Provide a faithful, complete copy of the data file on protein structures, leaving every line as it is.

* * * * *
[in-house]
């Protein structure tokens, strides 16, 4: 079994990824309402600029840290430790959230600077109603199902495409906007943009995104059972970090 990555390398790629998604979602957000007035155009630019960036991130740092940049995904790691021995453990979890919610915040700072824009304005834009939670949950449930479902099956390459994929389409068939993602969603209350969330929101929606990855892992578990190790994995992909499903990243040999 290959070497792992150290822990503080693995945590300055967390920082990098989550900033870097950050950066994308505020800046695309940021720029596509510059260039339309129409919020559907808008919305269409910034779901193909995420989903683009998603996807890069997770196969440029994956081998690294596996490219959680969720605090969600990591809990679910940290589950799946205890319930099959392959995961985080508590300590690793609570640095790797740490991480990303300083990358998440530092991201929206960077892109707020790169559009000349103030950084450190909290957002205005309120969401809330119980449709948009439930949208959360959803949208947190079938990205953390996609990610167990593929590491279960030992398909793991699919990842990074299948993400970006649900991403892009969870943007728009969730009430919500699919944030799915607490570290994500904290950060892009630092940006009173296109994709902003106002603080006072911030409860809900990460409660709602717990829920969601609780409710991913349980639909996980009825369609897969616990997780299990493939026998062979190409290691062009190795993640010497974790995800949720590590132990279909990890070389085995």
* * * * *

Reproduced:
[in-house]
């Protein structure tokens, strides 16, 4: 079994990824309402600029840290430790959230600077109603199902495409906007943009995104059972970090 990555390398790629998604979602957000007035155009630019960036991130740092940049995904790691021995453990979890919610915040700072824009304005834009939670949950449930479902099956390459994929389409068939993602969603209350969330929101929606990855892992578990190790994995992909499903990243040999 290959070497792992150290822990503080693995945590300055967390920082990098989550900033870097950050950066994308505020800046695309940021720029596509510059260039339309129409919020559907808008919305269409910034779901193909995420989903683009998603996807890069997770196969440029994956081998690294596996490219959680969720605090969600990591809990679910940290589950799946205890319930099959392959995961985080508590300590690793609570640095790797740490991480990303300083990358998440530092991201929206960077892109707020790169559009000349103030950084450190909290957002205005309120969401809330119980449709948009439930949208959360959803949208947190079938990205953390996609990610167990593929590491279960030992398909793991699919990842990074299948993400970006649900991403892009969870943007728009969730009430919500699919944030799915607490570290994500904290950060892009630092940006009173296109994709902003106002603080006072911030409860809900990460409660709602717990829920969601609780409710991913349980639909996980009825369609897969616990997780299990493939026998062979190409290691062009190795993640010497974790995800949720590590132990279909990890070389085995």